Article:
Dignity for All Students Act (DASA)

Dignity for All Students Act & Code of Conduct

The goal of the Dignity for All Students Act (DASA) is to provide students with a safe, supportive educational environment that is free from discrimination, intimidation, taunting, harassment and bullying. Some of the law requirements include: establishing anti-harrassment and discrimination policies, creating school training programs and including a course in civility, citizenship and character education in the curriculum for every grade level.  New York State’s Dignity for All Students Act (The Dignity Act) took effect on July 1, 2012, and was amended on July 1, 2013. 

The Dignity Act includes, but is not limited to, acts of discrimination and harassment based on a student’s race, color, weight, national origin, ethnic group, religion, religious practice, disability, sexual orientation, gender (defined to include gender identity or expression), or sex.

Prevention is the cornerstone of the District’s effort to address bullying and harassment. In order to implement this anti-bullying prevention program, principals at each school act as Dignity for All Students Act Coordinators who are trained to address issues in areas protected by the law and is accessible to the school community.

Message to Students

You should feel safe at school. People should treat other people the way they would like to be treated. You have a right to feel safe at school. You should be able to learn, do your work, and have fun without worrying about the words or actions of others making you feel unsafe or uncomfortable. We are all different, but no one should be treated differently because of things like how they look or what their family does. It is against school rules to make anyone else feel threatened or unsafe.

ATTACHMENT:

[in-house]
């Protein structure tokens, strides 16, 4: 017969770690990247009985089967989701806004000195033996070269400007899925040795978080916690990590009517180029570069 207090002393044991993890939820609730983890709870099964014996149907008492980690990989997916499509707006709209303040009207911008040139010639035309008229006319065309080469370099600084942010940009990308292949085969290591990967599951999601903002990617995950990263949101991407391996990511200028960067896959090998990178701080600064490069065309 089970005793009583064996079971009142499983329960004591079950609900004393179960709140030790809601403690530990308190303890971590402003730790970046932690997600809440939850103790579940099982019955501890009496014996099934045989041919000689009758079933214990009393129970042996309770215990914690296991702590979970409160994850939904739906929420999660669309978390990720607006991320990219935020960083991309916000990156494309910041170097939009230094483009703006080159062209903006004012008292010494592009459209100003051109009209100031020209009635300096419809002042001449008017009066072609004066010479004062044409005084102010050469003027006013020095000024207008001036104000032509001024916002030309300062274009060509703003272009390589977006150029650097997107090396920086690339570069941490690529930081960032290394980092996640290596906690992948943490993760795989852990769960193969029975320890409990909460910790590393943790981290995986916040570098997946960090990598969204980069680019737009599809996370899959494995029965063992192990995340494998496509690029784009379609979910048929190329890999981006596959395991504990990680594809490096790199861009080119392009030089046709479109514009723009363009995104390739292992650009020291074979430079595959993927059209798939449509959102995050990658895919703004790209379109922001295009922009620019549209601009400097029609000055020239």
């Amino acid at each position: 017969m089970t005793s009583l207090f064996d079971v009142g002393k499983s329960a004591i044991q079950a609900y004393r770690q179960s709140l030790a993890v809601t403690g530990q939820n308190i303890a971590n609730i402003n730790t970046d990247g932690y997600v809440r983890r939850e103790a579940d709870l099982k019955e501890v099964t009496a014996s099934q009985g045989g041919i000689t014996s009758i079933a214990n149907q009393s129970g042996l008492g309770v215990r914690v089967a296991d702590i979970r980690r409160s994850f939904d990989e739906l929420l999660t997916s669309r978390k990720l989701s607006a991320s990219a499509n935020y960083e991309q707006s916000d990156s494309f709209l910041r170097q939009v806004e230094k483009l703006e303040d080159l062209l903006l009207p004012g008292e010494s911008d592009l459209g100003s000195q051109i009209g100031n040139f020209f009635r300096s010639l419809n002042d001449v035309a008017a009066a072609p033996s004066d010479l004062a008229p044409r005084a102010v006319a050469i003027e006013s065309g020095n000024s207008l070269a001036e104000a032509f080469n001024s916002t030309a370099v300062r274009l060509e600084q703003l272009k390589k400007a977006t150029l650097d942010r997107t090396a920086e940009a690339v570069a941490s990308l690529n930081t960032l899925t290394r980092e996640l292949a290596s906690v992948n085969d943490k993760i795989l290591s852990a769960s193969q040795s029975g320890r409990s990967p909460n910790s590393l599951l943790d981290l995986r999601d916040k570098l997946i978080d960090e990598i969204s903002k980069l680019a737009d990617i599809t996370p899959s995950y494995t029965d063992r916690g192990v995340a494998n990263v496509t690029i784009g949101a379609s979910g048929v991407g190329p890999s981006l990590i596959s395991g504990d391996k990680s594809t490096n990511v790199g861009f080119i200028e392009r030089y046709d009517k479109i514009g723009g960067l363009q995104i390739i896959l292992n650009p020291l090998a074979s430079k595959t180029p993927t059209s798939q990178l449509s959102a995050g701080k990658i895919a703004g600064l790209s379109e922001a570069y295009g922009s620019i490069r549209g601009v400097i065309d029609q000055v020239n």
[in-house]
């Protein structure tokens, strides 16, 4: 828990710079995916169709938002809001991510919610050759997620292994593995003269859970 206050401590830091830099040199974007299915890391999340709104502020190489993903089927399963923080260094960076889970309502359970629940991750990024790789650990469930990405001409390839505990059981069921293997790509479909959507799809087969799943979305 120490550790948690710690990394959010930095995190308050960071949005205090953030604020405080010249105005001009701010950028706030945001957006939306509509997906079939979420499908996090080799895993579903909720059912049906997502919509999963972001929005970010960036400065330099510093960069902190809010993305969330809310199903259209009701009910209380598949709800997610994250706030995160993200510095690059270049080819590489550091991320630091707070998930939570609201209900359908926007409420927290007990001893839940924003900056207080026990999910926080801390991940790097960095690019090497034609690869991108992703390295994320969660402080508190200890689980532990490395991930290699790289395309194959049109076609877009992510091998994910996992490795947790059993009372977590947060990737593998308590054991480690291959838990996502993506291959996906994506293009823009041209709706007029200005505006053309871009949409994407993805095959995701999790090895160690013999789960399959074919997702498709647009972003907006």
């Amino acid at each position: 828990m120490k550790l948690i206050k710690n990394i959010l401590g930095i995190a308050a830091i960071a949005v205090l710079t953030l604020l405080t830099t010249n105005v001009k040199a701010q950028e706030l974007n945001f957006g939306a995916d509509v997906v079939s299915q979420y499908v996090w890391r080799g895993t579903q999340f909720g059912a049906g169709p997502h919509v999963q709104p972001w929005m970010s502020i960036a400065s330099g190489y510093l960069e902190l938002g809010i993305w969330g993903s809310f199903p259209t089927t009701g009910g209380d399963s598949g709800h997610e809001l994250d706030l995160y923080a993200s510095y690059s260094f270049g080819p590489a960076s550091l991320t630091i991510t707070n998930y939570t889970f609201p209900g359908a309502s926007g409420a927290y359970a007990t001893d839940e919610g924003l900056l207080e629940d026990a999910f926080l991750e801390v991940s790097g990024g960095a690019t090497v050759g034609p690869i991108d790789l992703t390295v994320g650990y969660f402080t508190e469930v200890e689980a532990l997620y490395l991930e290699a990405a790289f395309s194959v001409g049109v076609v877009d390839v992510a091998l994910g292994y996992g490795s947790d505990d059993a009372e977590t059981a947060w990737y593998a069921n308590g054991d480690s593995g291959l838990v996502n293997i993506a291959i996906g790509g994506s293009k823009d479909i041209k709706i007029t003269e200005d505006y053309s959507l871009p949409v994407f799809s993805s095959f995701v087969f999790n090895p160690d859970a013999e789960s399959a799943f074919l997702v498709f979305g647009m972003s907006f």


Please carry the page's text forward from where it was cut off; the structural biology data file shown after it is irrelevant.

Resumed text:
A New York State law known as the Dignity for All Students Act focuses on making sure that you and your classmates are safe and feel safe at school. The new law says that it is wrong for students to be teased or treated differently because of their race, color, weight, national origin or ethnic group, religion, religious practices, disability, sexual orientation, gender, or sex. Every school principal is in charge of working with everyone at school to create a safe and supportive environment. If anyone is saying or doing things that are making you or others feel unsafe or uncomfortable, you should tell your principal or another adult at school.

Definition: Harassment and Bullying

Harassment and bullying can include verbal and non-verbal conduct. They are defined as the creation of a hostile environment by conduct or by threats, intimidation or abuse, including cyberbullying, that have the effect of unreasonably and substantially interfering with a student’s educational performance, opportunities or benefits, or mental, emotional and/or physical well-being. This can apply to acts of harassment or bullying that occur: on school property; and/or at a school function; or off school property where such acts create or would foreseeably create a risk of substantial disruption within the school environment, where it is foreseeable that the conduct, threats, intimidation or abuse might reach school property.